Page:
The volumes included in the Bible and the Arts Collection inhabit the spaces where art and the Bible intersect. Covering the visual arts, music, literature, and popular culture, this collection takes its cues from both the latest in media criticism and academic theology. This interdisciplinary approach to the Bible yields an assortment of fascinating and timely studies. These titles will be of interest to anyone captivated by art’s ability to express the Holy.
Authors in the Bible and the Arts Collection include thinkers from a variety of backgrounds; media analysts, art critics, theologians and others. Widely traversing the spectrums of both history and medium, they investigate everything from the Biblical imagery in Rudyard Kipling’s “The Man Who Would Be King,” to Scripture’s role in both the book and film versions of Margret Atwood’s A Handmaid’s Tale, to Christian symbolism in Hans Holbein’s The Ambassadors. Moreover, some of the works included turn the tables, analyzing the Bible itself using the tools of literary criticism and the philosophy of aesthetics.
This is the first book to bring together many aspects of the interplay between religion, media and culture from around the world in a single comprehensive study. Leading international scholars provide the most up-to-date findings in their fields, and in a readable and accessible way.
Some of the topics covered include religion in the media age, popular broadcasting, communication theology, popular piety, film and religion, myth and ritual in cyberspace, music and religion, communication ethics, and the nature of truth in media saturated cultures. The result is not only a wide-ranging resource for scholars and students, but also a unique introduction to this increasingly important phenomenon of modern life.
Dr. Jolyon P. Mitchell lectures in Theology and Media at the University of Edinburgh, Scotland.
Dr. Sophia Marriage is a research worker with the Church of Scotland.
Gospel Images in Fiction and Film: On Reversing the Hermeneutical Flow
In this volume, Dr. Kreitzer explores the connections between the Biblical texts, classic works of literature and cinematic interpretations of those works of literature. The aim is to illuminate both the New Testament texts and facets of contemporary culture through a cross-disciplinary approach.
This volume contains studies of T.S. Eliot's Christmas poem "The Journey of the Magi," Joseph Conrad's novel Heart of Darkness, and Margaret Atwood's The Handmaid's Tale, in addition to discussion of several influential works from the world of cinema, including such diverse contributions as Star Trek, Apocalypse Now, and High Noon. In each instance the discussion is set against the backdrop of words and images drawn from the sayings of Jesus.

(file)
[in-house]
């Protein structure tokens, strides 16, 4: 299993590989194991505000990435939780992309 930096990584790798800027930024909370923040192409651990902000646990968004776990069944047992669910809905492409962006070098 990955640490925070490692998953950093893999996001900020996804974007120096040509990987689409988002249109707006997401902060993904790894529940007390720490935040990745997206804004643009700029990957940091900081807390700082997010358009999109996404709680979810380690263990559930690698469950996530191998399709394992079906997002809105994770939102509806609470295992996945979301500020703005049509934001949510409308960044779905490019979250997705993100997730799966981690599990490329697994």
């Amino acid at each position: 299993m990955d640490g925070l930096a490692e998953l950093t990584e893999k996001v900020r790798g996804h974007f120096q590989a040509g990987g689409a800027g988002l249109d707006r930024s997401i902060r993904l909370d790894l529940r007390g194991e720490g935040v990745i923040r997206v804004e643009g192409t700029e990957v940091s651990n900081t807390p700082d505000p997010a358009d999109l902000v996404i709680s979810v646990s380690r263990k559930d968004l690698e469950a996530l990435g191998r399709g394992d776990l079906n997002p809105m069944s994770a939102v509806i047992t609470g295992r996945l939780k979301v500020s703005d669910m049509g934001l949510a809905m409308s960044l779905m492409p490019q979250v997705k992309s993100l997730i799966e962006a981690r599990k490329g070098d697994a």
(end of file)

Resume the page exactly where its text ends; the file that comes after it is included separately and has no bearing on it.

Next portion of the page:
Larry Kreitzer is a Tutor for Graduates and Tutor of New Testament at Regent's Park College, Oxford.
The New Testament as True Fiction: Literature, Literary Criticism, Aesthetics
An original, provocative and thoughtful series of readings of New Testament and extra-biblical texts. Making forays into literary criticism, philosophy and theology, Templeton draws upon a rich diversity of sources. These include Lowth, de Welte, Strauss, Bultmann, Wittgenstein, Kermode, Collingwood and especially the Scottish theologian Gregor Smith.
Templeton proposes that we read the New Testament not as history (true or false) – in what is still the dominant hermeneutic – but rather as “true fiction.” What does it mean for fiction to be true? Underlying all of this is the problem of the relation between fact and imagination – the question of reality. With wit and erudition, Templeton offers his own answers to such question as he reads afresh Mark, John and Paul, and the poetry of T.S. Eliot and Wallace Stevens.
Dr. Douglas Templeton was Senior Lecturer in the Department of New Testament Language, Literature and Theology, University of Edinburgh until his retirement in 2000.
This collection focuses on the interdisciplinary nature of current biblical studies, especially the interpretation of the Bible through the arts. Its aim is to illustrate how the crossing of boundaries enriches our understanding of the text itself.
Contributors include Robert Carroll, Mary Douglas, Wendy Porter, Edward Kessler, Larry Kreitzer, John Hull and Martin O'Kane. The themes embrace literature (Kipling), music (Bach) and art (Holbein). The editor contributes an introduction and an illustrated essay on the Flight into Egypt as an icon of refuge.
Martin O'Kane is Senior Lectuer in Biblical Studies at the University of Wales, Lampeter and Director of the Centre, The Bible and the Visual Imagination.